The problem is that we like to think of our time as structured even when that structure is “screw off and play video games.” If you take just an hour of that day and refocus it toward training, you’ll soon feel a whole lot better.

“I don’t want to train.”

Now, this? This is one I actually believe. It’s a legit excuse not to train.

Look, I’m not big on telling people they have to do something and they have to do it a certain way. It’s just not in my nature. If you don’t want to train, I’m not going to try and make you. I’m not going to guilt you into doing it or shame you into it.

I haven’t done that with my son, so why would I do it with anyone else?

But I will say if this is you, then don’t complain about your lot in life. Don’t complain about how you’re overweight and no one loves you. Don’t complain about feeling bad all the time or hurting all the time or anything of the sort. Stop complaining because I won’t feel any pity for you.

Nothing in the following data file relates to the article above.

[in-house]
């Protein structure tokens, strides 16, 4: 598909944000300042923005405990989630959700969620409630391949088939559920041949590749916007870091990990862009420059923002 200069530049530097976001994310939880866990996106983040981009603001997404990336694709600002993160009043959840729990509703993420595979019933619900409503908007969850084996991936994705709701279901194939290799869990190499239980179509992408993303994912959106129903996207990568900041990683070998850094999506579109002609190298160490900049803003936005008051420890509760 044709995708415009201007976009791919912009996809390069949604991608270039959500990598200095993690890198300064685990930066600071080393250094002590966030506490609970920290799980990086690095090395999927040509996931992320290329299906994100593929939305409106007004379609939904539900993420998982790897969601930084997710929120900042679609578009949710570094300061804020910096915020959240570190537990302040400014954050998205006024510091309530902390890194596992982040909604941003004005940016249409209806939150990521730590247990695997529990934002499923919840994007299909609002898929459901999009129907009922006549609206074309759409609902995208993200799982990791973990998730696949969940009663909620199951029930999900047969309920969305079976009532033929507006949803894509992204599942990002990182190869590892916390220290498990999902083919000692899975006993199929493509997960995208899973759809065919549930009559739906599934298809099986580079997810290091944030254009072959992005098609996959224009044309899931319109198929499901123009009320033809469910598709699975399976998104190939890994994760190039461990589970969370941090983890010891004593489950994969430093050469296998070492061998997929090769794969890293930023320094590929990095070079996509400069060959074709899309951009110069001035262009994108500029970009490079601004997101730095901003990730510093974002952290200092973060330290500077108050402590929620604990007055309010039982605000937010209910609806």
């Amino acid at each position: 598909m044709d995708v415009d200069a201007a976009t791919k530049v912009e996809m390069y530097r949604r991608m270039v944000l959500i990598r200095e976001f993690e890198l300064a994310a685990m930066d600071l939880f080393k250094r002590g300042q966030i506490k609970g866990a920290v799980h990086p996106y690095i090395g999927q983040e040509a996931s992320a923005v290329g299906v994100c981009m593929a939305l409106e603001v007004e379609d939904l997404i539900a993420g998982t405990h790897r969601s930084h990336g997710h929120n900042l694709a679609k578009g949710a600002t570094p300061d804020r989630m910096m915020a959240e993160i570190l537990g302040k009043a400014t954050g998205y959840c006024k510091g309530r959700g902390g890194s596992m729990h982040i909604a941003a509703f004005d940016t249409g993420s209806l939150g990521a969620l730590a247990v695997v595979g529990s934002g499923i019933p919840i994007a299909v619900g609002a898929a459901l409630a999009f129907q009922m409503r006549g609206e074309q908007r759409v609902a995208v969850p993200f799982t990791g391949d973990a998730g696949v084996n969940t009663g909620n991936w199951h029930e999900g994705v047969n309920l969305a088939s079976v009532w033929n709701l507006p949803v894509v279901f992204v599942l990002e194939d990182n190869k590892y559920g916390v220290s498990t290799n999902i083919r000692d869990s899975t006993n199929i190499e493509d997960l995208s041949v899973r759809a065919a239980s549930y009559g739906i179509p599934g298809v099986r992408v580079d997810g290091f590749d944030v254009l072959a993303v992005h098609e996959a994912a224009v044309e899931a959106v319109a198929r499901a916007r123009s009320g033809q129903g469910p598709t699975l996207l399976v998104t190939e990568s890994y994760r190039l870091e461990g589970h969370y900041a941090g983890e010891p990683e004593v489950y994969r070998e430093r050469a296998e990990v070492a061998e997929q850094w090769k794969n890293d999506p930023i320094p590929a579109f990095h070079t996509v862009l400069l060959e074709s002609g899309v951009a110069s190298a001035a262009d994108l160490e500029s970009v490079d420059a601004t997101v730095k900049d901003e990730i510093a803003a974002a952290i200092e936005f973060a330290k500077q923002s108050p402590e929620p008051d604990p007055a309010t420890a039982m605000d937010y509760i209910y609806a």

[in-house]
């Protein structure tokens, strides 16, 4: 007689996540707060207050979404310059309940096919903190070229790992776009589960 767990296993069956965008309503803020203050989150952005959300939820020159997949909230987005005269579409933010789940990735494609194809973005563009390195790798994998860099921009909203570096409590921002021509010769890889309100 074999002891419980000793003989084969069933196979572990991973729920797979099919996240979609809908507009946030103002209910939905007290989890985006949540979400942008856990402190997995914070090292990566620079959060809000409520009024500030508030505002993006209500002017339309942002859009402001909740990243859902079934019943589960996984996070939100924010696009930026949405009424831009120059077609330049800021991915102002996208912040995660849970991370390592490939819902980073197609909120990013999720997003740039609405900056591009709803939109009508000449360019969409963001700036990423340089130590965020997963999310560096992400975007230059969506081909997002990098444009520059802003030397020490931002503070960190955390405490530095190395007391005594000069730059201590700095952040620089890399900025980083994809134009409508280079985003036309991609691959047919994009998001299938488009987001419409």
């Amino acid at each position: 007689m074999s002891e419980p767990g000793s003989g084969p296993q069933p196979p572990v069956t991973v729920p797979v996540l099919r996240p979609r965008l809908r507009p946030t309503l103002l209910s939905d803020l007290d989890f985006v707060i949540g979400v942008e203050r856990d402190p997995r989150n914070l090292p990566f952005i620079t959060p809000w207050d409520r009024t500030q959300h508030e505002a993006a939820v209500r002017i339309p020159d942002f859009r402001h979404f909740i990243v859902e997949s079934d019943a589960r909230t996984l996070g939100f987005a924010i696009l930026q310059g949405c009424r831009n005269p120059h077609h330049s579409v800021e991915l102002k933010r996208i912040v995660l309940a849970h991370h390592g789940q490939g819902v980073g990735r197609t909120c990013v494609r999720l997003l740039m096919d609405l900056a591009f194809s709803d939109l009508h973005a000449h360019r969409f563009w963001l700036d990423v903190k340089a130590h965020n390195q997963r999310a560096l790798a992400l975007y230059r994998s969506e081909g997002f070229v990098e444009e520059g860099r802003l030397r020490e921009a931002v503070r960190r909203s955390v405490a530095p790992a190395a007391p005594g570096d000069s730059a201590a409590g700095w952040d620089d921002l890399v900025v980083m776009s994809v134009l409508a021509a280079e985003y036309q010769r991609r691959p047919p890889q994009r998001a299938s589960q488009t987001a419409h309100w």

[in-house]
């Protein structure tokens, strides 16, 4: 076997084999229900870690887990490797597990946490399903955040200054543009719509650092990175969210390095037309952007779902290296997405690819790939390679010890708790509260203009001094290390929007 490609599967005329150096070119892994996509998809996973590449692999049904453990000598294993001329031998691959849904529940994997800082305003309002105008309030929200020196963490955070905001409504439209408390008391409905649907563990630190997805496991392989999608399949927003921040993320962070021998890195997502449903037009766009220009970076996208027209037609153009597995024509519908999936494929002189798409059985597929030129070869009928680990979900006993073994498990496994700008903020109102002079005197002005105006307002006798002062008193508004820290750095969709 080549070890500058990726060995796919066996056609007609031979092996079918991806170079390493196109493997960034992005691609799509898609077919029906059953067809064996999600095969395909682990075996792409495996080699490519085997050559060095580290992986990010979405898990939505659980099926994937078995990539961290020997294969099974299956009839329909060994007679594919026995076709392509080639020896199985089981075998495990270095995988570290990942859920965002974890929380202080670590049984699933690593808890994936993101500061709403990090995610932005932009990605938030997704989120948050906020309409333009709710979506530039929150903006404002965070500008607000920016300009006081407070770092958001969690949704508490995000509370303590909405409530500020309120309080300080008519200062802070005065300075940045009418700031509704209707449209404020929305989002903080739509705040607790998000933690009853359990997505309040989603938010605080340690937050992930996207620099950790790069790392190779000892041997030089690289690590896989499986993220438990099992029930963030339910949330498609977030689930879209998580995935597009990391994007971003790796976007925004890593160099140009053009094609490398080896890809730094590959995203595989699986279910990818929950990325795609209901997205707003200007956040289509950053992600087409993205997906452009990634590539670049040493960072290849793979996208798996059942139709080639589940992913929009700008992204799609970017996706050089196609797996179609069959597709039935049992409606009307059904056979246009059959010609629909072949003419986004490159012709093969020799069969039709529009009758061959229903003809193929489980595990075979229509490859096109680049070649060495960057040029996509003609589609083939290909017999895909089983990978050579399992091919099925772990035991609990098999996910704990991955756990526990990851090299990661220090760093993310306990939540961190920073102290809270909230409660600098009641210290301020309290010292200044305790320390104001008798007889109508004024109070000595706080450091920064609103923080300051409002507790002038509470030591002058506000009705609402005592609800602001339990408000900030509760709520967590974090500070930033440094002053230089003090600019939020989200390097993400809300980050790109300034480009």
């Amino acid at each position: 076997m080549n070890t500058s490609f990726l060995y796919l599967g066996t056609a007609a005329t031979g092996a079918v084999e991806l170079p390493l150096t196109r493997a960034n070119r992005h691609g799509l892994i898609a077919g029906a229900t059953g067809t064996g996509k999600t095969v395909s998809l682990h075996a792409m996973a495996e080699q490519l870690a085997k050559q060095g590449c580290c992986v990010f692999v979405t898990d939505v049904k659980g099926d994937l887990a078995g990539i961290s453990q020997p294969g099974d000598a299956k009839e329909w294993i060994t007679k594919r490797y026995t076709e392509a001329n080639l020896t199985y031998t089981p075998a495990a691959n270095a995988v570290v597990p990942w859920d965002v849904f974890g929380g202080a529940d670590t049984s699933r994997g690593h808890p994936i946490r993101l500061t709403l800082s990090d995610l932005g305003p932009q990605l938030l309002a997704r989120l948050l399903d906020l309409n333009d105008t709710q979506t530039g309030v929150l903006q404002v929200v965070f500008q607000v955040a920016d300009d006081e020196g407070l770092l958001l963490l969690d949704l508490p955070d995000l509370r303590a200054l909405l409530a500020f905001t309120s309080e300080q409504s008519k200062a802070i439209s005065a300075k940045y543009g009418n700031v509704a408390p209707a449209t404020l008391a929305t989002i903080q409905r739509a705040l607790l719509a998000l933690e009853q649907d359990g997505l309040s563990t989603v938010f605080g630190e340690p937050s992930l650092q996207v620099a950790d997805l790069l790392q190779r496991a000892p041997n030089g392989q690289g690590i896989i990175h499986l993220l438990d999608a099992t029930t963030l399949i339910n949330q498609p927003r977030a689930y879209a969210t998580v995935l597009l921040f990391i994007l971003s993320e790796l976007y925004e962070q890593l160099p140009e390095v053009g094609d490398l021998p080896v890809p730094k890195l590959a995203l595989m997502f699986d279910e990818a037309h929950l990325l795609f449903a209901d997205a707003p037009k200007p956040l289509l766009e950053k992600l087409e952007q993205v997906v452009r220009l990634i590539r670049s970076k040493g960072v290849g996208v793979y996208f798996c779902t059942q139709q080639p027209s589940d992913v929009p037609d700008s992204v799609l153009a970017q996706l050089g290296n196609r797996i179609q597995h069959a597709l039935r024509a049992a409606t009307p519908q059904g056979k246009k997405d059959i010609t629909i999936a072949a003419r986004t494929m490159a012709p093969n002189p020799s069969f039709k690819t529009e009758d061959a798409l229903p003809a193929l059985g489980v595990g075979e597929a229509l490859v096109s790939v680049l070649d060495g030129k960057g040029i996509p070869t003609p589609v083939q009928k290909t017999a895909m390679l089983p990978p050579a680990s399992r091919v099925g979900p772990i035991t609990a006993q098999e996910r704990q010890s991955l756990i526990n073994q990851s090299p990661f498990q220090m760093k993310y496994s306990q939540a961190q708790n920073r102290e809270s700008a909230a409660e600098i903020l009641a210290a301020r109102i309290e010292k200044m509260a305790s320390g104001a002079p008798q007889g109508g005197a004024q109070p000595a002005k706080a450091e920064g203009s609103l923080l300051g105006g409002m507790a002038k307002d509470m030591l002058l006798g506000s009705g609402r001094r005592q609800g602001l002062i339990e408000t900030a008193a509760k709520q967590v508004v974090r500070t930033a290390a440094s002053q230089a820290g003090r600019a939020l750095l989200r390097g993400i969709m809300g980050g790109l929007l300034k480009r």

You have the entire world at your fingers. Use it and get better or stop your griping. Plain and simple.

If you don’t like your lot in life, change it. It may not be easy to do so, but it is simple to do so. You just have to start and then not quit.

Author: Tom

Tom is a husband, father, novelist, opinion writer, and former Navy Corpsman currently living in Georgia. He's also someone who has lost almost 60 pounds in a safe, sustainable way, so he knows what he's talking about.